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I honestly have to say this is not one of my favorite Doris Day movies. The character of Calamity Jane is larger than life, but maybe a bit too large for my taste. Maybe I’m just not a fan of gunslinging girls. Just my humble opinion.

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1 .As you reflect upon female representation in the 1950s, where do you think this film character falls in the continuum? Why?

From what we learned at the beginning of week 3, there was a return to male dominance in the movies.  In this movie, Calmity Janes shows that she is equal to men... but not entirely.  Little scenes make you look a bit clumsy and still, you know a girl.  Perhaps cannot do everything like a man.

2.  How do you think Doris Day grows as an actress in her various roles in the 1950s, before and after this musical?

I’ve always loved Doris Day but not for really the reasons I admire other actors.  She is a very similar person in all of her movies.  I don’t think she transforms herself, nor perhaps was she expected to in the films she played.  She was lovely and beautiful voice and a completely likable personality.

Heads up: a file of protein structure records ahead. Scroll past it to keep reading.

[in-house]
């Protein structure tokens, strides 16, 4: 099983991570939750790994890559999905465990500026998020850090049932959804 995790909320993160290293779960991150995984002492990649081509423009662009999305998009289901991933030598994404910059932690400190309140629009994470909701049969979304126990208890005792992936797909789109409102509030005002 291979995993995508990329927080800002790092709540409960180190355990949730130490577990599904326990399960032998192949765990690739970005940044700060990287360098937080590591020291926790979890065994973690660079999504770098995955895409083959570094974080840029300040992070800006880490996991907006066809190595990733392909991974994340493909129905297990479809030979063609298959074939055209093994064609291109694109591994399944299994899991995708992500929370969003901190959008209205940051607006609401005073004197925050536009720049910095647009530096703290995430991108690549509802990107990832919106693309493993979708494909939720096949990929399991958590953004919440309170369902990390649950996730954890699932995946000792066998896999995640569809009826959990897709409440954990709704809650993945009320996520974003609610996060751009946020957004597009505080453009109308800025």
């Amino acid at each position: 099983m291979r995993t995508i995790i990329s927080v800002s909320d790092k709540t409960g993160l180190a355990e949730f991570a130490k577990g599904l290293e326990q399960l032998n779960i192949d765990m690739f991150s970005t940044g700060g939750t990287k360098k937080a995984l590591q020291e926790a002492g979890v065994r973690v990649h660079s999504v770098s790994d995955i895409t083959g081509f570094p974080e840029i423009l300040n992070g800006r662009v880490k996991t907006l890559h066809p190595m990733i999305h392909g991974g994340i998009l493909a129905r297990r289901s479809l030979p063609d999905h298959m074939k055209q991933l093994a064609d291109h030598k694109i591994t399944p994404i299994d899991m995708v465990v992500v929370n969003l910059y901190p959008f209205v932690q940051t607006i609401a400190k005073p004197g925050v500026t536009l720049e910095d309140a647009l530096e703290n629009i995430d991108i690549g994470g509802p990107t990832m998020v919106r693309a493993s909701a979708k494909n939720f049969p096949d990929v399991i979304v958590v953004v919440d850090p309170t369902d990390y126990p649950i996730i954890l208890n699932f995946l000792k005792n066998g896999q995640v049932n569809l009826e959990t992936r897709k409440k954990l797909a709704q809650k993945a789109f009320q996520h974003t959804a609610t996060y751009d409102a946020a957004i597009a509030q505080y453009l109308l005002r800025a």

1. 3.  Does Doris Day’s bright and sunny persona add or detract from the role of Calamity Jane in your opinion? Please defend your answer.

Although I thought she was great in this, part of me doesn’t really think she was the best fit.  My reasons are similar to what I stated above.  She is lovely, almost perfect, girl-next-door personality and it’s hard to see her in this rough and tumble role.  This said, it was nice to see her in something entirely different and perhaps that’s why it was her favorite film.

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1. I felt like her character in this film took a big step toward redefining the image of women on screen. She was not the custom female lead because she was tough, dressed in manly attire and had almost none of the lady like mannerisms audiences were use to seeing.

2. I believe like any actor or actress Day became more comfortable and confident in the roles she played. Musicals and comedies were her strong suits in my opinion. I do not think I am the best judge of Day because I do not think I have seen enough of her pictures from that era.